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Chemical in brain linked to “pleasure principle”

Monday, November 16th, 2009 Chemical in brain linked to “pleasure principle”

Scientists have found that a chemical in the brain drives people’s everyday decisions in the pursuit of pleasure.

Research suggests that neurotransmitter dopamine, which helps transmit signals between nerve cells, is linked to the “pleasure principle” whereby people’s behaviour is linked to being rewarded.

The chemical produces a pleasant feeling and is believed to be an important factor in drug addiction.

The study, taken out by the University College London, used 61 participants and asked them to imagine their ideal holiday.

The volunteers were asked to consider their prospectus level of happiness at 80 different countries. They were then given drug L-DOPA, that stimulates the production of dopamine and then asked once again to imagine holidaying at each of the 80 destinations.

During the second day of the trial the participants were asked to pick between two destinations that they had originally assigned an equal rating to at the beginning of the study.

One member of each pair had been imagined under the influence of the dopamine-enhancing drug, L-DOPA. The other had been imagined after taking a dummy ”placebo”.
At the end of the study, the participants were once again asked to rate all 80 destinations again.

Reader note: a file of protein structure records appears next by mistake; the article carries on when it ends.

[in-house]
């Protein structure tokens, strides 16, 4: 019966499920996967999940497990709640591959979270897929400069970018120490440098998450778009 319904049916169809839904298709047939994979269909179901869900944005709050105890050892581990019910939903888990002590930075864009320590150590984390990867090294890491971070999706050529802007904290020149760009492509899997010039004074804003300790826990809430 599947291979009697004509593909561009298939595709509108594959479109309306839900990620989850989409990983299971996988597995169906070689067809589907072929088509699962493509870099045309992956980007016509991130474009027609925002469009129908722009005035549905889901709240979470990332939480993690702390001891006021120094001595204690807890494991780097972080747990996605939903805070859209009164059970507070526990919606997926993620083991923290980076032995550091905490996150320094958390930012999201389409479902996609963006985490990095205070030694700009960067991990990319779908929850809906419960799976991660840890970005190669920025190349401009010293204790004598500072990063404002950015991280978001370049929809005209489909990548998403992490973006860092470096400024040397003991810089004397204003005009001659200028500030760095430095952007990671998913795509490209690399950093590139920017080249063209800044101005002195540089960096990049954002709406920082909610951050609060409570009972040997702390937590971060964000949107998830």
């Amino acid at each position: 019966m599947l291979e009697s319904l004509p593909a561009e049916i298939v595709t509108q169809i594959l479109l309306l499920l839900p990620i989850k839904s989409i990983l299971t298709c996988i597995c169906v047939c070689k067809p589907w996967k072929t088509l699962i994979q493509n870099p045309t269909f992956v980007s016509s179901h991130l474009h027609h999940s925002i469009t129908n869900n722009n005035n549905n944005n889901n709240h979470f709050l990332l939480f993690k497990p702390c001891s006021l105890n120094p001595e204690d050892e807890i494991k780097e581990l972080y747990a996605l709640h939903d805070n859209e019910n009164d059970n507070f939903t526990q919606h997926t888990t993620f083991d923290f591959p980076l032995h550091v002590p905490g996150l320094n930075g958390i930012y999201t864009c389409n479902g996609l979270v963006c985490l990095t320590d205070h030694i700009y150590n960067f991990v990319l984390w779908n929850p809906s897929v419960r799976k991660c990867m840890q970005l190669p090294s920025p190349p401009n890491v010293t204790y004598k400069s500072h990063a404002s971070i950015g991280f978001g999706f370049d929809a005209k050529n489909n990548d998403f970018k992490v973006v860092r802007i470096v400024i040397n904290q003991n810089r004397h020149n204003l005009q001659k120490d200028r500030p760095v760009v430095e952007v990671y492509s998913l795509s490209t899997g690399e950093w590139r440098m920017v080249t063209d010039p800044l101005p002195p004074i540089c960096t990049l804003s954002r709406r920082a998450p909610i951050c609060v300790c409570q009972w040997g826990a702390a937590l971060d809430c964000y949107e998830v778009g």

The results of the study revealed that the chemical dopamine did influence the participant’s choice of holiday destination.

The ratings of each destination also increased under the influence of L-DOPA.

Dr Tali Sharot, leader of the study Dr Tali Sharot, from the Wellcome Trust Centre for Neuroimaging at UCL said: ”We had reason to believe that dopamine will enhance expectations of pleasure in humans,”

”However, we were surprised at the strength of this effect. The enhancement lasted at least 24 hours and was evident in almost 80% of the subjects.”

Dr Sharot believes that the effects could last for weeks or even months, but further tests would need to be conducted to confirm this.

The researchers wrote in the journal Current Biology: ”Understanding how hedonic expectations are formed is critical both for understanding human action, which is largely driven by estimations of future pleasure and pain, and for understanding how pleasure expectation can go awry in a multitude of neuropsychiatric disorders that implicate dopamine, such as drug addiction.

”The current study highlights the neurobiological basis of this key aspect of human behaviour, providing direct evidence of a critical role for dopamine in modulating the subjective pleasure expected to be derived from future life events.”

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